Although a more overt statement of intent would have been preferred, European markets responded positively when Mario Draghi hinted at more stimulus to come later. Stocks popped, yields dropped and the euro fell as markets took the message that QE will be extended in December. UK stocks, which don’t directly benefit from ECB policy were less enthused.
A slide in the price of oil saw US markets come unstuck as investors digested corporate earnings. The Dow Jones and S&P 500 remain roughly inside the price range of the sharp drop on September 9th. The fall in US markets has fed through to what ’s setting up to be a weaker open in Europe.
Traders are celebrating the two-week anniversary of the flash crash in the pound with caution on Friday. Put together with the splurge in July, the last two months of flat retail sales meant Q3 was the best since Q4 of 2014. Unfortunately for UK savers, more evidence of a resilient UK economy might not be enough to dissuade the Bank of England from more monetary stimulus this year.
In a way, by criticising monetary policy, UK PM Theresa May has thrown down the gauntlet to BOE governor Mark Carney. If the Bank of England doesn’t cut rates as economists expect in November, markets will question the central bank’s independence.
ECB President Mario Draghi confidently told journalists on Thursday that he was not feeling threatened by governments -and that central Banks will remain independent. The reaffirmation of central bank independence as well as slapping down the ‘tapering talk’ helped the euro on its way to four month lows versus the dollar.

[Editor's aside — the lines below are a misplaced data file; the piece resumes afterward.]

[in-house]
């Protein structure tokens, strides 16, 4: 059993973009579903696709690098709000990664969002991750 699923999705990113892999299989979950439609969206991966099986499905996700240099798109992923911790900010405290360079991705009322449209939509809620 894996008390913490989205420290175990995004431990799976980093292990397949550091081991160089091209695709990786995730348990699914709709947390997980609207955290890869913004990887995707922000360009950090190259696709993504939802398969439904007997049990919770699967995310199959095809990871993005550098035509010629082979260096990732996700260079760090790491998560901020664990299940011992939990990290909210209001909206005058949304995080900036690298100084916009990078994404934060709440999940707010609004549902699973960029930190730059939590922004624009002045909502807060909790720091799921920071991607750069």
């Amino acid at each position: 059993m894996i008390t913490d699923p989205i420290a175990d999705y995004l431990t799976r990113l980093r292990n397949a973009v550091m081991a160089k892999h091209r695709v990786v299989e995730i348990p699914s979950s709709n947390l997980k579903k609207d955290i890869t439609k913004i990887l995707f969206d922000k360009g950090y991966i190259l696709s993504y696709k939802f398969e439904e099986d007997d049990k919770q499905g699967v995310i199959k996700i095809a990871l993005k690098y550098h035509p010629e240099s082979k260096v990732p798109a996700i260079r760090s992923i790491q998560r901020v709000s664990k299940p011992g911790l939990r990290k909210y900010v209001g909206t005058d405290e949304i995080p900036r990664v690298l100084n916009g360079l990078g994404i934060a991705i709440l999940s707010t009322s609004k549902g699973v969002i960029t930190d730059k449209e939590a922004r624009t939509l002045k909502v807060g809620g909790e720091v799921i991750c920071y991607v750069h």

There was a brief pop in the single currency when Mr Draghi said members didn’t discuss extending the QE program, which ends in March. Instead the governing council will review work from its committee regarding quantitative easing in December.
Eurozone inflation near a two-year high and the bond market sell-off, which makes more bonds available for the ECB to buy meant Draghi and co. could afford to wait to extend QE until the release of staff projections in December.
The move higher in bond yields in the last month, in part reflects a belief that inflation may be about to return after a long absence. If the ECB is about to reach its inflation target, it wouldn’t need to extend QE. This belief doesn’t appear to be shared by the ECB. Mario Draghi said there is “no signs of a convincing upward trend in core inflation” and the statement described the Eurozone economy as resilient but exposed to downside risks.
Data on Friday is expected to show UK Public sector net borrowing came in at £8.2bn in September from £10.05bn.